Decode Your Target Audience in 5 Easy Steps

You have this amazing business idea. You have the skills, the guts, and the money to launch it. In fact, you even have a platform with some audience who should be interested in your product. Yet, the question is – who exactly will buy from you?

At early stages, it doesn’t make sense for a business to please everyone. The best practice is to invest your time, money, and efforts toward very particular people who are likely to become your first supporters.

Here are 5 actionable steps you should take to define your target audience.

1. Create a solid audience profile

You need to have a solid understanding of who your audience is before launching any sales. Create a vivid, detailed picture of your buyer and try to identify their buying patterns and motivation behind it. At this point, you’ll begin to form a picture of their lives.  For instance:

  • a single mother of two teenagers, living in a big city with a total income of $85,000 per year.
  • a family of 3 living in Alaska, on a farm, with a net worth of several million dollars
  • a retired couple in 60s, living as expats in France with fixed retirement incomes

Add as much context as possible as it will help you sell effectively. Build your audience profiles on solid demographic base as you won’t be able to understand their needs and motivation otherwise.

2. Identify their biggest struggle, problem or need

So, people from your list have a problem that keeps them awake at night. It might be a persistent problem like lack of communication with their peers, limited willpower to lead a healthy lifestyle, etc. Or a momentary issue like insomnia, a need to hire reliable moving team, or order food at 3 am in the morning. In any case, identifying and understanding the problem is essential to driving more sales.

How can you do it?

  • Speak to your existing audience. Run a survey on your blog, go through the comments section once again, and identify the most commonly asked questions. Set up an A/B testing email campaign targeting different segments of your audience to identify what services they might be interested in.
  • Don’t feel like you have enough audience to test your assumptions? Run a paid survey within a few segments of the audience you’d like to target.

3. Find the best channels to speak through

Now, as you have the “who” and “what”, it’s time to identify the “where” component. Where does your audience look for information? Do they read blogs or prefer to listen to podcasts on the go? Do they trust big name outlets or prefer to rely on smaller niche publishers?

Identifying the right channel to deploy your message is crucial if you want it to be heard. Spend time analyzing your audience content consumption – how much time do they spend online, written, audio or video content; do they read reviews or not? Once you have the answers to these questions, you are ready to move to the next step.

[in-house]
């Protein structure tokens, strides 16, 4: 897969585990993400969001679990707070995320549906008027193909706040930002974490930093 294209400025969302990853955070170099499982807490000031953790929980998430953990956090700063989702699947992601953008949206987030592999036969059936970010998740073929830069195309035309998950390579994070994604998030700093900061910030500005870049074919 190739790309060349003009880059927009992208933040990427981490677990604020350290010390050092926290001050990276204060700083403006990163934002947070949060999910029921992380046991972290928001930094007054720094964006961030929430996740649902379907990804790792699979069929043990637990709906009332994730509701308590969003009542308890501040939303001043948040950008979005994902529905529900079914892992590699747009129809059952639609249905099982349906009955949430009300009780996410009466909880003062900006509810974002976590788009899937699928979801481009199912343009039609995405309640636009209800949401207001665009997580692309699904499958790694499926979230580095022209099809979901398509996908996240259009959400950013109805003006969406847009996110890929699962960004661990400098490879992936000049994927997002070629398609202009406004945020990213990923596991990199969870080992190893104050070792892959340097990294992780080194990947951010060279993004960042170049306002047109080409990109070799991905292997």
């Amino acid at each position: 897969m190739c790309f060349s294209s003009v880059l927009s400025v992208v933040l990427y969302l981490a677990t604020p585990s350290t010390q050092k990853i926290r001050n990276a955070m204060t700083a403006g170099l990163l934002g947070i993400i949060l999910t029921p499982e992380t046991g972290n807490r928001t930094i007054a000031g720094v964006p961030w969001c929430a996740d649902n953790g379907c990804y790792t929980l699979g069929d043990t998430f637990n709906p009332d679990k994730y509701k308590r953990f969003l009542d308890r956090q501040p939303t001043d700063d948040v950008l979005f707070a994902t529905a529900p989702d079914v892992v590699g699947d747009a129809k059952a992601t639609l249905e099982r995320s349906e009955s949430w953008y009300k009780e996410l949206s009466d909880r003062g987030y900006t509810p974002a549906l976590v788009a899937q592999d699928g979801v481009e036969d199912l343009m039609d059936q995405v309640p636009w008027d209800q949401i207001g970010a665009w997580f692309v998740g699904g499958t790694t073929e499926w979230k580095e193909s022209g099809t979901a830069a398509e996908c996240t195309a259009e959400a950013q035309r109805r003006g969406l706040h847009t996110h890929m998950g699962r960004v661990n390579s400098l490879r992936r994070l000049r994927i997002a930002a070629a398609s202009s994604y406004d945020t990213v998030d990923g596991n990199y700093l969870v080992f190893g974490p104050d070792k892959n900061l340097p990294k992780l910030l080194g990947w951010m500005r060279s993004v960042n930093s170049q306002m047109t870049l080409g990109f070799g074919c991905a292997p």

4. Identify the core benefit of your product that solves their problem

One of the problems a lot of businesses face is focusing on the features, rather than the benefits. Stop explaining what your product does. Tell your customer what it will do for them.

Instead of simply offering a “how to build a successful blog” course, talk about the exact problems you will teach them to solve like growing subscribers’ list, improving engagement rates, finding the ultimate monetization strategy, or landing big name clients and sponsors.

5. Reach out to them through trusted mediums

The last, but not least, step to take is to speak through the channels your audience trusts.  At step 3 you’ve already identified their online browsing and consumption patterns; now it’s time to meet your new clients half way.

Create a list of thought leaders, media, and online experts within your niche and work with them. For instance, if you are targeting entrepreneurs, try landing a story on or Entrepreneur.  The more your name is connected to trusted and recognized brands, the more trust and credibility is transferred back to you.

Image Credit: Flickr/J J

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Written by:
Dianna is a former ESL teacher and World Teach volunteer, currently living in France. She's slightly addicted to apps and viral media trends and helps different companies with product localization and content strategies. You can tweet her at @dilabrien
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